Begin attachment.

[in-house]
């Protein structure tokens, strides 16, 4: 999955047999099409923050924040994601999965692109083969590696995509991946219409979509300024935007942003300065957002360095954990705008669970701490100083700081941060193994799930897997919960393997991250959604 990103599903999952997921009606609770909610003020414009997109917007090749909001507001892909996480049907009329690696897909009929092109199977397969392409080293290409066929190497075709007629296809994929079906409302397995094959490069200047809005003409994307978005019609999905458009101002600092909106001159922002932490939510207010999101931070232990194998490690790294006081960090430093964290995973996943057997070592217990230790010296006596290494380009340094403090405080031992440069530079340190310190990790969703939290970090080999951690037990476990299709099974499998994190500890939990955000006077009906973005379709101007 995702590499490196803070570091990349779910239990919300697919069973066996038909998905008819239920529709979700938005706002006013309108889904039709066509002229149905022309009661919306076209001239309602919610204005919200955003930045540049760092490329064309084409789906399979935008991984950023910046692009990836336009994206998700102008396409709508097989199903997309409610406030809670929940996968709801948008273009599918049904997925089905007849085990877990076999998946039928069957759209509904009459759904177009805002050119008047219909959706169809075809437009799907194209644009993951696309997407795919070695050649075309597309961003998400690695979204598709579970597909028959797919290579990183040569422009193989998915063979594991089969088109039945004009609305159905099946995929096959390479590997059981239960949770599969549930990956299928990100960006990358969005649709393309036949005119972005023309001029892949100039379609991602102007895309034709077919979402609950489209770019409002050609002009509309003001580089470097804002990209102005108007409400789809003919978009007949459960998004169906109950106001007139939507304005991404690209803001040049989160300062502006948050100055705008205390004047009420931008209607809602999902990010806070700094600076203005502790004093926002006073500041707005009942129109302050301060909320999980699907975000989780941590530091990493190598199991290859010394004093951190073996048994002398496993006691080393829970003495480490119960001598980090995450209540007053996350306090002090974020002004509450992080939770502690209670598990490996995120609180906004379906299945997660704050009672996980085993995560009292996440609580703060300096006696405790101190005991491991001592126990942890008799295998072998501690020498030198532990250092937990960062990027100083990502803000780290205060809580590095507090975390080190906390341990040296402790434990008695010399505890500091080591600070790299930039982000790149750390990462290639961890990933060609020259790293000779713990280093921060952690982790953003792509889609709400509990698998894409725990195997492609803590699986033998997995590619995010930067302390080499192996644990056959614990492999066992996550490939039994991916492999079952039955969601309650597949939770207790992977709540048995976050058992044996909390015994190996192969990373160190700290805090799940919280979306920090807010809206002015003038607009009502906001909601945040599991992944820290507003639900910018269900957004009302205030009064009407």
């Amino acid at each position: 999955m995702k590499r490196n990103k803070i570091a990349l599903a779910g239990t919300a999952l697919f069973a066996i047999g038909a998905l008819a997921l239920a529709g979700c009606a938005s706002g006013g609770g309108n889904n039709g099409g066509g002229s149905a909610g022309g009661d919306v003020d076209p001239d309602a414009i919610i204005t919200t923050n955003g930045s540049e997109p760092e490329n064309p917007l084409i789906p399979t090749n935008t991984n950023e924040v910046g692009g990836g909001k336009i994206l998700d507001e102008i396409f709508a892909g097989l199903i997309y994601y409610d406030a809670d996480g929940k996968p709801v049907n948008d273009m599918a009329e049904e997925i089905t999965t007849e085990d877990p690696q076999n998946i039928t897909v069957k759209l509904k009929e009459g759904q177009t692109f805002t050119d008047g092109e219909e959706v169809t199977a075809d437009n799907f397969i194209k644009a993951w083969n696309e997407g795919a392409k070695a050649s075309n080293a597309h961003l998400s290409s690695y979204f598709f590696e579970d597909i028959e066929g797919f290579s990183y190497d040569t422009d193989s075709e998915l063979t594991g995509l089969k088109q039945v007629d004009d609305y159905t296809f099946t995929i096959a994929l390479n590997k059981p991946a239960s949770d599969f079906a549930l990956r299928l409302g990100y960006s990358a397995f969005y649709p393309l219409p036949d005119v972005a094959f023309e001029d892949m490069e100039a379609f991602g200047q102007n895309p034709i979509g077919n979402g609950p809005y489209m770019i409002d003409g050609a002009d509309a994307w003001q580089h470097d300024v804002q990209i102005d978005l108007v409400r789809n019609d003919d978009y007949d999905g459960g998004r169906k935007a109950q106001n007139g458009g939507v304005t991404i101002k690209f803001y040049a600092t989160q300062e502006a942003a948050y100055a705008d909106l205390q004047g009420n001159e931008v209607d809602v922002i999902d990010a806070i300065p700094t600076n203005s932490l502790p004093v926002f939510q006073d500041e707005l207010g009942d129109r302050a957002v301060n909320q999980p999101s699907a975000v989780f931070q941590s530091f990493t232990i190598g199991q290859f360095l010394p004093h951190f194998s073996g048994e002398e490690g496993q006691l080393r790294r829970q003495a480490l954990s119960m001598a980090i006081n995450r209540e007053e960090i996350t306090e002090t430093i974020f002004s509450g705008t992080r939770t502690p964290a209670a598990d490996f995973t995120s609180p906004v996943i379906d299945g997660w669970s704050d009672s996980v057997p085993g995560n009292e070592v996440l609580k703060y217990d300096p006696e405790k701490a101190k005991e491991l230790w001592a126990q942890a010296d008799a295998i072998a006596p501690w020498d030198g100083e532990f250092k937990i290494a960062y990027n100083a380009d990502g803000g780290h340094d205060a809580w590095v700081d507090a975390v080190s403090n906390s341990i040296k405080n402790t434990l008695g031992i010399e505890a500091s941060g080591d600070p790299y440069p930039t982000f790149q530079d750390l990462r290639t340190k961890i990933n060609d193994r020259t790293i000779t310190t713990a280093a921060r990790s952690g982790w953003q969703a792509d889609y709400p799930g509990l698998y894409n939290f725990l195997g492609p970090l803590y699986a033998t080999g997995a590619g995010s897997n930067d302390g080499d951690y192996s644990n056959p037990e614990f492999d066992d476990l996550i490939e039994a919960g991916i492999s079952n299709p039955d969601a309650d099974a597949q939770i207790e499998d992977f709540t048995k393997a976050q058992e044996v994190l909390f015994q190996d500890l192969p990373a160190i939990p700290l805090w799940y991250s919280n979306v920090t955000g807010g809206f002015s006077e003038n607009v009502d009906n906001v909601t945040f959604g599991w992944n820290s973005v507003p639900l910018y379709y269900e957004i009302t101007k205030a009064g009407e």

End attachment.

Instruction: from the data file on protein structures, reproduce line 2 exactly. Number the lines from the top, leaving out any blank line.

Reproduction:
């Protein structure tokens, strides 16, 4: 999955047999099409923050924040994601999965692109083969590696995509991946219409979509300024935007942003300065957002360095954990705008669970701490100083700081941060193994799930897997919960393997991250959604 990103599903999952997921009606609770909610003020414009997109917007090749909001507001892909996480049907009329690696897909009929092109199977397969392409080293290409066929190497075709007629296809994929079906409302397995094959490069200047809005003409994307978005019609999905458009101002600092909106001159922002932490939510207010999101931070232990194998490690790294006081960090430093964290995973996943057997070592217990230790010296006596290494380009340094403090405080031992440069530079340190310190990790969703939290970090080999951690037990476990299709099974499998994190500890939990955000006077009906973005379709101007 995702590499490196803070570091990349779910239990919300697919069973066996038909998905008819239920529709979700938005706002006013309108889904039709066509002229149905022309009661919306076209001239309602919610204005919200955003930045540049760092490329064309084409789906399979935008991984950023910046692009990836336009994206998700102008396409709508097989199903997309409610406030809670929940996968709801948008273009599918049904997925089905007849085990877990076999998946039928069957759209509904009459759904177009805002050119008047219909959706169809075809437009799907194209644009993951696309997407795919070695050649075309597309961003998400690695979204598709579970597909028959797919290579990183040569422009193989998915063979594991089969088109039945004009609305159905099946995929096959390479590997059981239960949770599969549930990956299928990100960006990358969005649709393309036949005119972005023309001029892949100039379609991602102007895309034709077919979402609950489209770019409002050609002009509309003001580089470097804002990209102005108007409400789809003919978009007949459960998004169906109950106001007139939507304005991404690209803001040049989160300062502006948050100055705008205390004047009420931008209607809602999902990010806070700094600076203005502790004093926002006073500041707005009942129109302050301060909320999980699907975000989780941590530091990493190598199991290859010394004093951190073996048994002398496993006691080393829970003495480490119960001598980090995450209540007053996350306090002090974020002004509450992080939770502690209670598990490996995120609180906004379906299945997660704050009672996980085993995560009292996440609580703060300096006696405790101190005991491991001592126990942890008799295998072998501690020498030198532990250092937990960062990027100083990502803000780290205060809580590095507090975390080190906390341990040296402790434990008695010399505890500091080591600070790299930039982000790149750390990462290639961890990933060609020259790293000779713990280093921060952690982790953003792509889609709400509990698998894409725990195997492609803590699986033998997995590619995010930067302390080499192996644990056959614990492999066992996550490939039994991916492999079952039955969601309650597949939770207790992977709540048995976050058992044996909390015994190996192969990373160190700290805090799940919280979306920090807010809206002015003038607009009502906001909601945040599991992944820290507003639900910018269900957004009302205030009064009407």